By comparison, with all the innovations the ’78 version came up with, the new 2007 version seems like a sincere imitator at best that just cannot cut it and though fans will want to see it once, others will be very disappointed.  We recommend you watch the four official versions in chronological order starting with the 1956 classic.


Both versions here are 1.85 X 1 (the other two are in scope formats) and MGM/Fox nearly issued the ’78 version in Blu-ray at the time we posted this review, but that version finally arrived in Sept. 2010 and can be found at the link above.  As a result, the HD-DVD side of the 2007 version on the HD Combo disc looked the best of the releases at the time, lensed by Director of Photography Rainer Klausmann, best known for his amazing work on the under seen 2004 drama Downfall, about the end of Hitler.  No doubt Warner and Silver got their money’s worth here, though some shots are softer than expected from stylizing, while the faux HD news pieces are just plain ugly.  The anamorphically enhanced low-def DVD flipside is poor in Video Black, color range and does not do justice to what looked good on the HD side, so much so that it does not look as good as the image from the 1978 DVD.


That is a welcome upgrade from the lame DVD MGM issued eons ago for the film in a basic edition that did not do the film justice.  Now, you can better appreciate Michael Chapman’s amazing camerawork, clever lighting, camera angles and some fine editing that is a textbook example of who to cut a thriller.  Can’t wait to see the Blu-ray, while the 2007 version has a Blu-ray release available.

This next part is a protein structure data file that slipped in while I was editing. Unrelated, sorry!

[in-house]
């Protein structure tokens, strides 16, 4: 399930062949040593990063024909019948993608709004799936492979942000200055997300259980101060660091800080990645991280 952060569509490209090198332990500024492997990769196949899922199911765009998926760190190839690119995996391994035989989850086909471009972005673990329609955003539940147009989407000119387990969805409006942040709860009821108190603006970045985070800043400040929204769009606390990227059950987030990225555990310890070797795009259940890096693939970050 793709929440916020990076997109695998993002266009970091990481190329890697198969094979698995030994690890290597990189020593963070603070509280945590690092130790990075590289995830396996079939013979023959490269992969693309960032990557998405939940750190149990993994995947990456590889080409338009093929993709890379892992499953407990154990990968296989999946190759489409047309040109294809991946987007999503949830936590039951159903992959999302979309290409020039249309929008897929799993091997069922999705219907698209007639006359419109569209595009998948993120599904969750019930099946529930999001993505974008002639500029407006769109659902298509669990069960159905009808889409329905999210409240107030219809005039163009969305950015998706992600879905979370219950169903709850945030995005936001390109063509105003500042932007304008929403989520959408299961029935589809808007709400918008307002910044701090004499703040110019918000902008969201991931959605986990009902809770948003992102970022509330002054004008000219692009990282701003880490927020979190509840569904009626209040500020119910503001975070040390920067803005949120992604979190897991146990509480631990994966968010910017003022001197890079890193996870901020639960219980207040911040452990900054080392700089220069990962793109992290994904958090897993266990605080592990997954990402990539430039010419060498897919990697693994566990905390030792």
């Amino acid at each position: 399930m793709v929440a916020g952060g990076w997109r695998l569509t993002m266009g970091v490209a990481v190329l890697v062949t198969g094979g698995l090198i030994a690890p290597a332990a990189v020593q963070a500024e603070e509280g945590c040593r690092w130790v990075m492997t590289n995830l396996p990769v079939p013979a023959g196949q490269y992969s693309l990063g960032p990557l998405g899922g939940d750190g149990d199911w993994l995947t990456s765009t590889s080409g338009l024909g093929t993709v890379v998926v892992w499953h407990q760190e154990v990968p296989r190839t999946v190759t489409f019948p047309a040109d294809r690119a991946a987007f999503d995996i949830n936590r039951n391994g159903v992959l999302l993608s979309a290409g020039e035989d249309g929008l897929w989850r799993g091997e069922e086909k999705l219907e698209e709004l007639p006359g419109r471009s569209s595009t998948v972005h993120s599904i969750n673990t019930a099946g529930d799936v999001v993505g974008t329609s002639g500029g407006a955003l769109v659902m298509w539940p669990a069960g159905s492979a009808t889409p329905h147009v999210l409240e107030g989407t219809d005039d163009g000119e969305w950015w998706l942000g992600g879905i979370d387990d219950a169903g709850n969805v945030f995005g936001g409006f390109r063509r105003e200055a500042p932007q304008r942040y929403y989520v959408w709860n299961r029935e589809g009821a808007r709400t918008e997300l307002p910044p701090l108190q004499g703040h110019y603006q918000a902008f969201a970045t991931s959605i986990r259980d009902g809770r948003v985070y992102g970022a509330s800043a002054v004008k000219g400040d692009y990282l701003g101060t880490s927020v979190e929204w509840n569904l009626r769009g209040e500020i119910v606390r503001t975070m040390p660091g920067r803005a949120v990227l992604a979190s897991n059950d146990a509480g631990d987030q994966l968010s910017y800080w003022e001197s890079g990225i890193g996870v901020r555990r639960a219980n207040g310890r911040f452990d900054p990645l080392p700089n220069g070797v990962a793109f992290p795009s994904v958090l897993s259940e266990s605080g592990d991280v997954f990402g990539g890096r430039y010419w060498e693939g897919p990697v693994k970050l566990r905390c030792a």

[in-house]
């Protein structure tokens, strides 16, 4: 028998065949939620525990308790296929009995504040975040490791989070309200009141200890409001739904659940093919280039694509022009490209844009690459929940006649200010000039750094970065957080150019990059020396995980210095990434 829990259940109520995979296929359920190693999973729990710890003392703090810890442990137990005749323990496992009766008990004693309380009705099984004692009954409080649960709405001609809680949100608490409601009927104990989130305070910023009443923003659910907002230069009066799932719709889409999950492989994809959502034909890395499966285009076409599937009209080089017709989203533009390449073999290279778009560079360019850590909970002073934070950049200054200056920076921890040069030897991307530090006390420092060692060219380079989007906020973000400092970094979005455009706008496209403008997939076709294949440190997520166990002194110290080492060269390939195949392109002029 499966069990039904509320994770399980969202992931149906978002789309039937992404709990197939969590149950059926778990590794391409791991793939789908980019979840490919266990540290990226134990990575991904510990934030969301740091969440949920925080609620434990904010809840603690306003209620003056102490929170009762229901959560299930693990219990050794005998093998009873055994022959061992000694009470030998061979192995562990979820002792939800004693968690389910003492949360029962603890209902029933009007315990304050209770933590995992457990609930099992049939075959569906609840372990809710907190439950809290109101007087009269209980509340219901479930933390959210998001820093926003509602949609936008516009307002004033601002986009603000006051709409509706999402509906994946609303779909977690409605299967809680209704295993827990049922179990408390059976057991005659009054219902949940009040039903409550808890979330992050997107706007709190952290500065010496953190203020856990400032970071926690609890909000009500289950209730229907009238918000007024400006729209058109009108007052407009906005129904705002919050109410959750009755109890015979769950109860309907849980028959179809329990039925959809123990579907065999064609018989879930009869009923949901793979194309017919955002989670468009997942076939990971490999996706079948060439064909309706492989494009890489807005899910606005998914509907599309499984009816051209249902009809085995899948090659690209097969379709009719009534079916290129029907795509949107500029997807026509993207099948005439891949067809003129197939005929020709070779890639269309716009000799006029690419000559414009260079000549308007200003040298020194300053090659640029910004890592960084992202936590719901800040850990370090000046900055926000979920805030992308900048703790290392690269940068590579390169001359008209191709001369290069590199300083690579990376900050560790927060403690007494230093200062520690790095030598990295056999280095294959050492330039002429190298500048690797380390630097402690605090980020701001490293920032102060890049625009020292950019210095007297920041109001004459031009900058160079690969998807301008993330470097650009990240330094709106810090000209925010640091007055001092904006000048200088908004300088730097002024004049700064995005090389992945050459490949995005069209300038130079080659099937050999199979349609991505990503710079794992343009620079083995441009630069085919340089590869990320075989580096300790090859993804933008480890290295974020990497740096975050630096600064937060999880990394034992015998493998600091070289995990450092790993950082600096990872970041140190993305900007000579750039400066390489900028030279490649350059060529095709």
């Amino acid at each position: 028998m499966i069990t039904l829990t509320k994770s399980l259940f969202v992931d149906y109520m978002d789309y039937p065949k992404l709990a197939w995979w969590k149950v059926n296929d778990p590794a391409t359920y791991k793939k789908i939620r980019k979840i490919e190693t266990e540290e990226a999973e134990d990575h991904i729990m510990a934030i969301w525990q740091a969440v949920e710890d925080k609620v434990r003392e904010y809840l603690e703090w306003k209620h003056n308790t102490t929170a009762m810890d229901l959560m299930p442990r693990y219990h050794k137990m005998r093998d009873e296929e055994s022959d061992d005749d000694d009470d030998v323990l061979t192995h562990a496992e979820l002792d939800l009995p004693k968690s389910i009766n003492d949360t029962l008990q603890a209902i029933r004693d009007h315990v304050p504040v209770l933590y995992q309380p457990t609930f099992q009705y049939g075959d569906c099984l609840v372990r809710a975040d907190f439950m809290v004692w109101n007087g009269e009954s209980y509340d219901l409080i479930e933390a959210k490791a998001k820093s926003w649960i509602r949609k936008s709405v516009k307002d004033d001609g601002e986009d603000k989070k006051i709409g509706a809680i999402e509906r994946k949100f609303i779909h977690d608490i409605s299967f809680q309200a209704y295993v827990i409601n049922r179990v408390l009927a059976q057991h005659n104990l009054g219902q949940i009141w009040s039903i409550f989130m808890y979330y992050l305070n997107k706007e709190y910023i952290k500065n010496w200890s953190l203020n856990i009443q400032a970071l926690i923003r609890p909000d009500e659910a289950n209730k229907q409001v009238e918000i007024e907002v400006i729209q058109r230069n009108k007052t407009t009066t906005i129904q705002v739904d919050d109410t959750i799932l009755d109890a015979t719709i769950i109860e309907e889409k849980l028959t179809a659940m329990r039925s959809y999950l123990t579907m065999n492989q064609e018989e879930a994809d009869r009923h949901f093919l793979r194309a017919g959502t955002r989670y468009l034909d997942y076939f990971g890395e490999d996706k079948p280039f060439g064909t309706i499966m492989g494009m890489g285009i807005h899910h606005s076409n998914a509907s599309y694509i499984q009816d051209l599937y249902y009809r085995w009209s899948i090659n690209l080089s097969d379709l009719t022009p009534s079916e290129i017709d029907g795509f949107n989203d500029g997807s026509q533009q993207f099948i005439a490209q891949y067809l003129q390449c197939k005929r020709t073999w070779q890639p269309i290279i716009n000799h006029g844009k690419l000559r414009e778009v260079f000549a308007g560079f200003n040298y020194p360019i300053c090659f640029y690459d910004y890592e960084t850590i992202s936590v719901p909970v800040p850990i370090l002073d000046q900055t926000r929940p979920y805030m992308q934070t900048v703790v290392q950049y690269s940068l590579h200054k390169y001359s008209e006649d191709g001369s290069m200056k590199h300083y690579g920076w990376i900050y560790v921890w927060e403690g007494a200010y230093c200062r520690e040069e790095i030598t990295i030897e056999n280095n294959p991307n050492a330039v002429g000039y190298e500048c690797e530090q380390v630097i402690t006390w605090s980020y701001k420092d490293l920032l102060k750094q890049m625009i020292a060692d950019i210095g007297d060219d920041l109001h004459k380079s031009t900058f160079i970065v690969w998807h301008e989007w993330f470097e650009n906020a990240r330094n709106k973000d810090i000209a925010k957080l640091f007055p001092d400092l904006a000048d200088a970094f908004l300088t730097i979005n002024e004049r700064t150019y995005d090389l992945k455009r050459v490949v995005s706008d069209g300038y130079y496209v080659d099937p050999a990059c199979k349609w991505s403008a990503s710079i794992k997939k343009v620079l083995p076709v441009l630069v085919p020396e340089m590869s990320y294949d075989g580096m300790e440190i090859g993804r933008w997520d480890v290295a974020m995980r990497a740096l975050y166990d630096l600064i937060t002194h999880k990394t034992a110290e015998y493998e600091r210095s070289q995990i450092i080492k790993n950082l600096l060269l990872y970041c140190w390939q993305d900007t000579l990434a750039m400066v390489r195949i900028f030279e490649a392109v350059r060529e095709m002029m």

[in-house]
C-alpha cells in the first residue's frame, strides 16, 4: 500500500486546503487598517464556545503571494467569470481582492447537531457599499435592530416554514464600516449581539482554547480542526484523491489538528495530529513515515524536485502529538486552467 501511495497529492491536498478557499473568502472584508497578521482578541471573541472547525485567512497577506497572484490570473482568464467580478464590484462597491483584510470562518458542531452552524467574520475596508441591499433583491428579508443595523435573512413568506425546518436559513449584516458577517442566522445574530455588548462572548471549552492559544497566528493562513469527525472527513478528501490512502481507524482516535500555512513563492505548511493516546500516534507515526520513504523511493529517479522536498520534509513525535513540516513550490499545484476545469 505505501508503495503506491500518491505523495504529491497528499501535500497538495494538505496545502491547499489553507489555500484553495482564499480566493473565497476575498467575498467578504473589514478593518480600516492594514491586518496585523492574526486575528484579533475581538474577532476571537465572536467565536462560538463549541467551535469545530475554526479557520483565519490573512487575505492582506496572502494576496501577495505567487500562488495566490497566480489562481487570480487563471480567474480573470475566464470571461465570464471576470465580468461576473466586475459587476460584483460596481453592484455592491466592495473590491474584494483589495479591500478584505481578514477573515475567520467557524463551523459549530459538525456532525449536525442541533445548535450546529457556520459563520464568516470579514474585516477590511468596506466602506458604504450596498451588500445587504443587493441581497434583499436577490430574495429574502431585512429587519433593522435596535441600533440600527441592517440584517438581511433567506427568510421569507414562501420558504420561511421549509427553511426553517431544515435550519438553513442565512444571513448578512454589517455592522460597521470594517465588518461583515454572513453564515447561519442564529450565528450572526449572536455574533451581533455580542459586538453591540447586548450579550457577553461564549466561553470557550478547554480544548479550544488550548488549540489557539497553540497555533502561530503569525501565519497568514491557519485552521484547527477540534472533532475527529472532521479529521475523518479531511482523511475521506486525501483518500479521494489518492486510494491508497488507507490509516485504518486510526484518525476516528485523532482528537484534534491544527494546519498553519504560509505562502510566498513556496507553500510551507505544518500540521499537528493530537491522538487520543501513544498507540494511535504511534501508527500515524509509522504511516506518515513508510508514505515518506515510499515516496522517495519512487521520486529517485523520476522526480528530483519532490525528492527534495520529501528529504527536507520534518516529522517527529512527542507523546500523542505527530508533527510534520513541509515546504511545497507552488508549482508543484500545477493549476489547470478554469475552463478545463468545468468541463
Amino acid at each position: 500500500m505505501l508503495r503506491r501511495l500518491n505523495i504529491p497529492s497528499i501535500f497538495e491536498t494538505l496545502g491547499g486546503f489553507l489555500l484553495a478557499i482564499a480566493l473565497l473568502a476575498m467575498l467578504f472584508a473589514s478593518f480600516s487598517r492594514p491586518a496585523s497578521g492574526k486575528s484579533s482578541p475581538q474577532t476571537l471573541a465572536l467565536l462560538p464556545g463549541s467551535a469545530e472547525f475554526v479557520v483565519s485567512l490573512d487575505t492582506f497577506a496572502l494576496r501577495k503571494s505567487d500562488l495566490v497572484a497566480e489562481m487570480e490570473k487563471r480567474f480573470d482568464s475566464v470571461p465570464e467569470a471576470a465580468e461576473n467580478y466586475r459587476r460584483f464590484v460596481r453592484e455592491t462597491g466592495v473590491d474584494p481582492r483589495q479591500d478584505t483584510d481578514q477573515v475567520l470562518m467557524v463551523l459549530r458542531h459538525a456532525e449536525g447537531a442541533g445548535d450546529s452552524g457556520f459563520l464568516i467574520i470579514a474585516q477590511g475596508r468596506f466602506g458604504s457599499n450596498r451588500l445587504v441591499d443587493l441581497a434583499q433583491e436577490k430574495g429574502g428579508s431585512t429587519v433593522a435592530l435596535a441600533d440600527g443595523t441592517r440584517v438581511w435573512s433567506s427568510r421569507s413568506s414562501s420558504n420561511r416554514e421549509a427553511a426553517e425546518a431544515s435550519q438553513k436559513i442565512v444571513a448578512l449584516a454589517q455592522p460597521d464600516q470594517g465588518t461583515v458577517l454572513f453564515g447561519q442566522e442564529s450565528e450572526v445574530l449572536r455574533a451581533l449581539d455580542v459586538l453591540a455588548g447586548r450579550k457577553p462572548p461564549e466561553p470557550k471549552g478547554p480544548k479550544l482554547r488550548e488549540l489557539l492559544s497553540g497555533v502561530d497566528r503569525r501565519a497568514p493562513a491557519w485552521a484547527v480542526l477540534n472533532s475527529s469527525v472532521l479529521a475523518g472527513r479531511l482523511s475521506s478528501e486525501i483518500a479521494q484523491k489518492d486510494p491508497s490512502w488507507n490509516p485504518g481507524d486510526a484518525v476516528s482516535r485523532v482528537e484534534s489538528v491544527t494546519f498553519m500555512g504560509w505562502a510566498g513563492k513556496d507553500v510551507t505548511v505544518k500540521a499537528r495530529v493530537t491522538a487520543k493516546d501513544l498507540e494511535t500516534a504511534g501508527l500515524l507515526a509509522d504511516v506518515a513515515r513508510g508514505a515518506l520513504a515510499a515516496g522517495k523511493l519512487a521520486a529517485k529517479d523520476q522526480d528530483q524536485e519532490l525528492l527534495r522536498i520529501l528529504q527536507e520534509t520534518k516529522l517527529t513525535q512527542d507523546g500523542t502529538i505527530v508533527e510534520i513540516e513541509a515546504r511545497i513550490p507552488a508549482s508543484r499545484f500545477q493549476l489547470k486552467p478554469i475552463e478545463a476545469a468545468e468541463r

The Dolby TrueHD 5.1 mix on the HD side of the ’07 film is dynamic, well-recorded and a pleasant surprise to the point that it is the highlight of the disc.  Surrounds are used effectively and the mix has some character, though editing down the film seems to have affected the soundtrack.  The Dolby Digital Plus 5.1 mixes on the HD side and standard Dolby 5.1 on the DVD side are weaker by comparison.  The ’78 version was an early Dolby A-type analog theatrical release, which sounded very harsh on the out of print DVD, but sounds somewhat better here in a Dolby Digital 2.0 Stereo mix with Pro Logic surrounds.  I still think there is room for improvement if MGM would get the original soundmasters of the William Richter score and upgrade this to a 5.1 mix.  The character of the sound design is actually better than the ’07 version, but the standard Dolby here does not do justice to the sound.


Extras on the 2007 version include three short featurettes: The Invasion: A New Story, The Invasion: On The Set and The Invasion: Snatched, all meant to promote the film.  The longer We’ve Been Snatched Before: Invasion In Media History tries to put the film in a historical context and just never works.  It sites all the other versions of the book, except the 1993 Abel Ferrara version, Body Snatchers, which Warner owns and produced.  It is also creepier than the new ’07 version with an ending they seem to be trying to censor.  They cut that version down, but it actually is beginning to have a sort of cult following, so we’ll see what happens with it.


The ’78 DVD set includes the original theatrical trailer, a fine audio commentary track by Kaufmann and four featurettes: Re-Visitors From Outer Space, or How I learned To Stop Worrying & Love The Pod, Practical Magic: The Special Effects Pod, The Man Behind The Scream: The Sound Effects Pod and The Invasion Will Be Televised: The Cinematography Pod.  This is a great set of extras that do a great job covering a classic and an underrated back catalog release.  Nice that it is now available as the ’07 remake hits shelves.


Having now turned out two versions that lost money, let’s hope Warner is through with remaking the Jack Finney classic.  Now, can Paramount get the original out in a special edition?



_   Nicholas Sheffo